While the pressures of modern life have accelerated its frequency, suicide also took its toll in ancient times. The overwhelming urge to take one’s own life has afflicted people of every nation, culture, religion and governmental system through the ages. As Kay Redfield Jamison puts it in Night Falls Fast, her heralded study on suicide, “No one knows who was the first to slash his throat with a piece of flint, take a handful of poison berries, or intentionally drop his spear to the ground in battle. Nor do we know who first jumped impulsively, or after thought, from a great cliff, walked without food into an ice storm, or stepped into the sea with no intention of coming back.”
            However, while suicide can be the end result of financial reverse, romantic failure or the discovery of terminal illness, the majority of suicide deaths trace back to one major reason: deep, debilitating depression. By “depression” we mean serious long-lasting despondency and feelings of hopelessness, not mere discouragement, sorrow or having the “blues” (although the latter sometimes deteriorates into the former).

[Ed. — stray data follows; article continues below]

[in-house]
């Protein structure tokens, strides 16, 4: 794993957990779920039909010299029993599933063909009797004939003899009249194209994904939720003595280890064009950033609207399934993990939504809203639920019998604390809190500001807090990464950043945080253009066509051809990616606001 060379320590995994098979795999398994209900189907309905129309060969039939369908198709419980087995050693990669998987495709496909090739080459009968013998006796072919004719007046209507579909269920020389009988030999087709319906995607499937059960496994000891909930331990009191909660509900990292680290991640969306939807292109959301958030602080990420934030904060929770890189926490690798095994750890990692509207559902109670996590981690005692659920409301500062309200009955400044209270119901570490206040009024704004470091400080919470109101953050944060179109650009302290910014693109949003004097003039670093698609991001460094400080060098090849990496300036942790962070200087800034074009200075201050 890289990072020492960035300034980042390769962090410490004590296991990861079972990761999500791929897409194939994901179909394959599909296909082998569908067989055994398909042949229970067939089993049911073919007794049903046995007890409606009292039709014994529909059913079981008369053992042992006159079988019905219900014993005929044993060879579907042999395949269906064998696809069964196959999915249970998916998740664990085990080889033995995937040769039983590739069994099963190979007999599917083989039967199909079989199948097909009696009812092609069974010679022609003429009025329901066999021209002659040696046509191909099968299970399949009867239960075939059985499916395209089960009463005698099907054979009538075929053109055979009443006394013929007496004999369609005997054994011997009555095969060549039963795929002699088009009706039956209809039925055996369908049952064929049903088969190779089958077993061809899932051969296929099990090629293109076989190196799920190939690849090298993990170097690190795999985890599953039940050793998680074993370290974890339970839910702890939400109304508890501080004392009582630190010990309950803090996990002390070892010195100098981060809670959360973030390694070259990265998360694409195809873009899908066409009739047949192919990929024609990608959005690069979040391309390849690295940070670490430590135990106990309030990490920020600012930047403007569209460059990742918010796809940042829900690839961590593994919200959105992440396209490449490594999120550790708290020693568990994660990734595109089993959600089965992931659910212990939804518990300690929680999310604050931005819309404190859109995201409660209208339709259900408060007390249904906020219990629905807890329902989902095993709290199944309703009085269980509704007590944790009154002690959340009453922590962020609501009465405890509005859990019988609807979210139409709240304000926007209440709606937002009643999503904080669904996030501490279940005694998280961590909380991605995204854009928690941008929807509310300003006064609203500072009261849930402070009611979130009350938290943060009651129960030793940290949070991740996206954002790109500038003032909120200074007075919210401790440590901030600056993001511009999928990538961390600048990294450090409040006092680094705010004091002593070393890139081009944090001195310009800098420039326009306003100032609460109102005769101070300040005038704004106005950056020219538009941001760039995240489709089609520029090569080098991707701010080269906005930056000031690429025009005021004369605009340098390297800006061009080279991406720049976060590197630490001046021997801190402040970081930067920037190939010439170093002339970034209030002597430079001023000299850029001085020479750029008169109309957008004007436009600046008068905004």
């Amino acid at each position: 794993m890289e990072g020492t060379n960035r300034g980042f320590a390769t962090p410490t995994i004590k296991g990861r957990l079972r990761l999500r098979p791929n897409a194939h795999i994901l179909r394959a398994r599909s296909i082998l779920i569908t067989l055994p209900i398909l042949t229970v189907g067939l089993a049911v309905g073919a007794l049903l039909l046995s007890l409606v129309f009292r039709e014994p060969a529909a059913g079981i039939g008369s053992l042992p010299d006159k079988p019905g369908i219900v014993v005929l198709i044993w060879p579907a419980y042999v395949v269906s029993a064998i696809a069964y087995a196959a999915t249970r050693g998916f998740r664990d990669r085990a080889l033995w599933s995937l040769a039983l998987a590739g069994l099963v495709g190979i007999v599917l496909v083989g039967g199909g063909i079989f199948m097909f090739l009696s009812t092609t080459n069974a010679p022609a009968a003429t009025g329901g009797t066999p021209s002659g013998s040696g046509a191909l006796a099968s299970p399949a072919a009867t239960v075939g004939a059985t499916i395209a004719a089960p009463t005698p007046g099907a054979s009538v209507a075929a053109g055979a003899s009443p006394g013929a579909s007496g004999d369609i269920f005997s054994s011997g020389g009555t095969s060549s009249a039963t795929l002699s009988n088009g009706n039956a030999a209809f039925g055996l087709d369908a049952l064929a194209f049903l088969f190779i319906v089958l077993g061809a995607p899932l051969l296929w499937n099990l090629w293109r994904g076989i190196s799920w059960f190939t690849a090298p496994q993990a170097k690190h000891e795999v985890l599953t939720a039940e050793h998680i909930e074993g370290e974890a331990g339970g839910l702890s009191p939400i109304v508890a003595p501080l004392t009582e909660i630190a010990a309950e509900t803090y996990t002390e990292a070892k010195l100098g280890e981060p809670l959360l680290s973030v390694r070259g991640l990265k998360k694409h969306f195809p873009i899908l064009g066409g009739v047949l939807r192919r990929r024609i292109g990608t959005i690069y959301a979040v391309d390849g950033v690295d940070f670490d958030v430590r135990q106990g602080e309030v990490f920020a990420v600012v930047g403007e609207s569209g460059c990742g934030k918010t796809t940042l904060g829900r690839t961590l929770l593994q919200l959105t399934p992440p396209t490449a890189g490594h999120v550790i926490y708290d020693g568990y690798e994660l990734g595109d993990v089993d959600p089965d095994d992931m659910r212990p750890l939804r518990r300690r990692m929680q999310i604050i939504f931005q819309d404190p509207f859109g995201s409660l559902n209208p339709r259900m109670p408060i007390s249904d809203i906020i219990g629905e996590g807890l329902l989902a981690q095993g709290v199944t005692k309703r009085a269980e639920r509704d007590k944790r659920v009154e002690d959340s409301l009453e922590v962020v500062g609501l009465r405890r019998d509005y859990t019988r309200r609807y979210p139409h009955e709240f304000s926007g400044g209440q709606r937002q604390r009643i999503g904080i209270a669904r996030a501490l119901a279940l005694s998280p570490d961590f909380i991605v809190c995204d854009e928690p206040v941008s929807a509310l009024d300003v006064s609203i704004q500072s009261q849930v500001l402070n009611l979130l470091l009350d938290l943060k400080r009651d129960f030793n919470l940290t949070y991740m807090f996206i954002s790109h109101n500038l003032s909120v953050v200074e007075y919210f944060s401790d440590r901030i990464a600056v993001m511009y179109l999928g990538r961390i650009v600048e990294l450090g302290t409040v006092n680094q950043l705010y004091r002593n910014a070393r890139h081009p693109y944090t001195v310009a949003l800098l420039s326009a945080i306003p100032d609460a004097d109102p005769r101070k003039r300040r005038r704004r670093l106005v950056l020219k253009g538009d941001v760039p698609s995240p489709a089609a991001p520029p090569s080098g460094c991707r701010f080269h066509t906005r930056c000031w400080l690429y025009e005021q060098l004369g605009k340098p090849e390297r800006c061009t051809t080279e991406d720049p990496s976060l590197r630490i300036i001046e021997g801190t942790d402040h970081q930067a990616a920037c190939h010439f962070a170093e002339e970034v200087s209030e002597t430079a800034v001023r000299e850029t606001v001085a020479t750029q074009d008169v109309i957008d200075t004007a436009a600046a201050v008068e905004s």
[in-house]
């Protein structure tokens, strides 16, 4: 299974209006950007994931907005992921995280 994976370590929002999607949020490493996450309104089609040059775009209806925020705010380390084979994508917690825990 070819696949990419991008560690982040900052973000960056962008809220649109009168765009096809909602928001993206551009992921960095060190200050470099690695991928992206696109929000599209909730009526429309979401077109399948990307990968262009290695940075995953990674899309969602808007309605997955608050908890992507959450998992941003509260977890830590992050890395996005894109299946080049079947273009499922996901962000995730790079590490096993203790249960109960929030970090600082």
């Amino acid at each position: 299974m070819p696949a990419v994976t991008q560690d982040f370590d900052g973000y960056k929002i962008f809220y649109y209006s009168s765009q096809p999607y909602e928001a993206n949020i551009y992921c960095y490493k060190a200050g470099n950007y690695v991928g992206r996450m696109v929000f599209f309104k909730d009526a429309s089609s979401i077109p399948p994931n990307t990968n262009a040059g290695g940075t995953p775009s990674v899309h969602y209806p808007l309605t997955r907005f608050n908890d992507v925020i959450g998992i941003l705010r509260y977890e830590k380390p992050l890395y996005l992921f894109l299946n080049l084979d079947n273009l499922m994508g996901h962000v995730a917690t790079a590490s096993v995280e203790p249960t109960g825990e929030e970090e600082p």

Estimates are that one in ten Americans suffers from chronic depression. The rate is higher among women, and while men’s depression rates had been thought to be less than half that of women, new estimates put that rate higher. The worst forms of clinical depression consume their victims, making them unable to face each new day.
            Attitudes about depression keep many who suffer from ever seeking help. National Mental Health Association figures show that more than half of Americans think depression is a personal weakness, a sign of failure. Despite years of TV bombardment about depression remedies, four out of five suffering from depression do not seek treatment. The primary reason? They are too embarrassed to seek help.